An interview with Daniel Lloyd, August 8, 2007
DFL-Cyclingnews.com's Daniel Lloyd scored two close second place finishes in the past few weeks - both times missing a win by one heartbreaking second. Cyclingnews' Steve Thomas catches up with the Briton who seems to be teetering on the verge of nabbing his first big win.
Dan Lloyd had yet another close shave this week - this time he watched the back wheel of a flying David Millar ride away to victory in the British Road Race Championships. The duo had been away for a large chunk of the race and on the uphill sprint to the line, the flying Scotsman used his form from the recent Tour de France to power away to his first national title.
Just two weeks earlier, Lloyd had been on the other side of the globe battling for seconds in the Tour of Qinghai Lake deep in China while Millar had been fighting for stage wins in the Tour de France. Qinghai is a long way from the Tour in many aspects - both geographically and as a race, yet for an up and coming rider such as Lloyd, a win in Qinghai would have meant a lot. Instead, Lloyd found himself fighting for time bonuses against the experienced Italian veteran Gabriele Missaglia (Serramenti-Selle Italia) and coming up just one second short of the overall win.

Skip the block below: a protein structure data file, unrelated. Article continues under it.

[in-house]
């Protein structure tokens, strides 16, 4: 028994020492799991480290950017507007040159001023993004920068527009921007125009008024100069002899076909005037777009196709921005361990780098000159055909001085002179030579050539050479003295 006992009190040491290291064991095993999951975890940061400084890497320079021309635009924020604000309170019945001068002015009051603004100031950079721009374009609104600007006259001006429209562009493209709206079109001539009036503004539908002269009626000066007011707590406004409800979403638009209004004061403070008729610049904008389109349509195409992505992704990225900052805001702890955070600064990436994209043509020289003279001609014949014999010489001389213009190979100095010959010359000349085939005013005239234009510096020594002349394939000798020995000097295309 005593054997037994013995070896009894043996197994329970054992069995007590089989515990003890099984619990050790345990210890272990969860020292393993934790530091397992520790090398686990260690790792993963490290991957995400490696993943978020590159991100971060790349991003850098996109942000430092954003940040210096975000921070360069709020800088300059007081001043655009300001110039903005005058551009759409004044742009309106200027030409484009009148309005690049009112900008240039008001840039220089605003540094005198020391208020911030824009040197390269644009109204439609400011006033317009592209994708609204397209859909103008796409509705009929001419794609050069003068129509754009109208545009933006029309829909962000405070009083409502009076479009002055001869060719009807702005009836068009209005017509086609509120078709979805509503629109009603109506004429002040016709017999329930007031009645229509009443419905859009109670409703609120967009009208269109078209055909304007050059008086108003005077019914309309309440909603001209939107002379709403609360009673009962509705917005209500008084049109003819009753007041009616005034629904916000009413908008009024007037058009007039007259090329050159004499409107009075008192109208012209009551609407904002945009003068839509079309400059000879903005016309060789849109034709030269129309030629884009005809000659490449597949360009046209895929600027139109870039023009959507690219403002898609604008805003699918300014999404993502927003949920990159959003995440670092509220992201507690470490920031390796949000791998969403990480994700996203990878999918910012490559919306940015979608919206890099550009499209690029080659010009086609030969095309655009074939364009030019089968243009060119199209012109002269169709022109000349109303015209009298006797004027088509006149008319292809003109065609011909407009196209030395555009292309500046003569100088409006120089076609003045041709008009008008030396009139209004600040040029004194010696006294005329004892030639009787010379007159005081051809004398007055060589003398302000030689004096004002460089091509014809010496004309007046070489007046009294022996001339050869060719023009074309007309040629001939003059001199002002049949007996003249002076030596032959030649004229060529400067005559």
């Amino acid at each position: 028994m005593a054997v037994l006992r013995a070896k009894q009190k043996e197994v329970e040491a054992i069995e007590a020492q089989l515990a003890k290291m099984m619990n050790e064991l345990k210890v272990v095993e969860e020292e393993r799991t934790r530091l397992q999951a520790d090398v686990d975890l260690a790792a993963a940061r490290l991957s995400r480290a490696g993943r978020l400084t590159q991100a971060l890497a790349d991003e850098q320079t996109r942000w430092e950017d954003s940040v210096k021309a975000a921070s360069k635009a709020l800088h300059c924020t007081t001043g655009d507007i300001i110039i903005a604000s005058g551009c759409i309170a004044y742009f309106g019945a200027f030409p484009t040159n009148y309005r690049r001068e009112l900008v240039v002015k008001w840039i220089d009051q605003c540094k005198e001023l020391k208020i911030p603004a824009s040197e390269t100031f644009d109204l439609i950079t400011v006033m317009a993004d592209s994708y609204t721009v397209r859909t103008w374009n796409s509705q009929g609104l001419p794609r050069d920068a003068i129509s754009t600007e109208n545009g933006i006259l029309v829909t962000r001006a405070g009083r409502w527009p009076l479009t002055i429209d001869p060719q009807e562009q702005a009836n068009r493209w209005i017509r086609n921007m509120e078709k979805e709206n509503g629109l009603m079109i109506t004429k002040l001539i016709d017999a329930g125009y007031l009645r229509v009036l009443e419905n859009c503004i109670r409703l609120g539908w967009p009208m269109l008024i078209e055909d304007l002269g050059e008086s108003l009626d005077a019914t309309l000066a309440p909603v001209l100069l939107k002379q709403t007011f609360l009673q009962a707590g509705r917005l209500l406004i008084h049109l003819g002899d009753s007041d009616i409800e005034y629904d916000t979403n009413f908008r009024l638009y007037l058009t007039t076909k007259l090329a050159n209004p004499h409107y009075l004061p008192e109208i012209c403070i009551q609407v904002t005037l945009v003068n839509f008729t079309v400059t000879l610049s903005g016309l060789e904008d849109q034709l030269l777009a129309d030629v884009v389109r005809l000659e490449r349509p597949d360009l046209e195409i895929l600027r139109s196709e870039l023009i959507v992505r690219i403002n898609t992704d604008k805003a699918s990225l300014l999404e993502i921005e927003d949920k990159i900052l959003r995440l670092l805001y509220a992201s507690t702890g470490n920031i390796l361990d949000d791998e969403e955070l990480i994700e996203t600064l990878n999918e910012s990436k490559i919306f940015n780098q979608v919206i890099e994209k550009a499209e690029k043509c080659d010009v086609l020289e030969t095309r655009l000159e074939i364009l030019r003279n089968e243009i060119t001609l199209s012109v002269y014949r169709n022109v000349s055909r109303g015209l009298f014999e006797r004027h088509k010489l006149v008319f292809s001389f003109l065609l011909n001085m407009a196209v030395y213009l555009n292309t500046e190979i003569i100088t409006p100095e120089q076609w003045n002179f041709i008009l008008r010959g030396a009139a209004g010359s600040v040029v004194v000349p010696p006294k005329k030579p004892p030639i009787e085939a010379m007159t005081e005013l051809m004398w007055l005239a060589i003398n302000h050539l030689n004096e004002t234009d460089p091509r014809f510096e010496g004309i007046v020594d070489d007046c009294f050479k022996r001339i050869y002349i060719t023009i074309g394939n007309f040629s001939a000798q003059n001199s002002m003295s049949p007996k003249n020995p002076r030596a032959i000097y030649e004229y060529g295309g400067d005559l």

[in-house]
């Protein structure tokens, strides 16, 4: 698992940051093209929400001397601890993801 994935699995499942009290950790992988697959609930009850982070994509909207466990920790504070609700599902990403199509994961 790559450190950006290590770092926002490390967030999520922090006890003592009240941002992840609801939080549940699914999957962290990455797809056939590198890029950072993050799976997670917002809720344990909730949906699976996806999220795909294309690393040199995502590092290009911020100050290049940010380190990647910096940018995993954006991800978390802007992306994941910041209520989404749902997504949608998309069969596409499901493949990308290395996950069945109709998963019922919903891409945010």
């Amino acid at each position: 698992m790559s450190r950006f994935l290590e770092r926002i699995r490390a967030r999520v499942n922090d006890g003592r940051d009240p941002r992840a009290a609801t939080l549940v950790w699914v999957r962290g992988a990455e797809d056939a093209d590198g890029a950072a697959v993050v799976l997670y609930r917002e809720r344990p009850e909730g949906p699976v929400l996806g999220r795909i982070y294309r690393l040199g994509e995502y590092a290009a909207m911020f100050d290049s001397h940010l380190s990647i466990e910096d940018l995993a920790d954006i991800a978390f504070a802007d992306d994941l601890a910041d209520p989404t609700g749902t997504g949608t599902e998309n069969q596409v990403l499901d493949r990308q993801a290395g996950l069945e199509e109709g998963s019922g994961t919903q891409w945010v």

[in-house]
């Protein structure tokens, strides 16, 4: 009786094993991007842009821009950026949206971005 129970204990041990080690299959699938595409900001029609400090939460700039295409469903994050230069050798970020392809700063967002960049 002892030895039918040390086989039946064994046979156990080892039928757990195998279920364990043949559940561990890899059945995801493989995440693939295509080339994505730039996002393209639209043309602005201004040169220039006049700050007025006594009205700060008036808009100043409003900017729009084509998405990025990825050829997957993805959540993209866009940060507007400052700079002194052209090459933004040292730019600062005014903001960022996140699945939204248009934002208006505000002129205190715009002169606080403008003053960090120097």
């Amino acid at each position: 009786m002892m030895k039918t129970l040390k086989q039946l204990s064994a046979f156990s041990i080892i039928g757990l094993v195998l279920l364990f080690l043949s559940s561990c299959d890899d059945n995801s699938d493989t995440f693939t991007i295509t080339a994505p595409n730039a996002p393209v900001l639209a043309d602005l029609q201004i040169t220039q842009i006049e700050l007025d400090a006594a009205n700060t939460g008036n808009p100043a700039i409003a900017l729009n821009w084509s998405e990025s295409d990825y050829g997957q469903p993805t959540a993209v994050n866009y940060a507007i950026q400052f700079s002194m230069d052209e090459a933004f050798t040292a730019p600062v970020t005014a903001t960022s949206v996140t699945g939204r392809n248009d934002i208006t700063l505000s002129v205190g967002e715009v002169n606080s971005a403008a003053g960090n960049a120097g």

The prominence of the Qinghai race increases every year, and it's now Asia's second highest ranked stage race (just behind the Tour de Langkawi). This year's race included a number of Pro Tour riders, and not to distant Tour contenders, such as Paco Mancebo (Relax-Gam), who finished in third spot overall - one spot behind Lloyd.
Qinghai is an important race for developing riders and had an impressive list of winners including the likes of Tom Danielson and Damiano Cunego. As China emerges as a major economic and sporting power, the quality of the field and the event increases, making it a serious target for the major pro and continental teams.
More importantly, the race was and still is a good showcase for riders wishing to attract the attention of the bigger teams - riders like Dan Lloyd. "Last year I finished fourth and took a stage, so I knew I could do well here," Lloyd explained. "Even before I joined the team I'd set Qinghai as one of my season's main objectives - along with the British Championships and the Tour of Britain."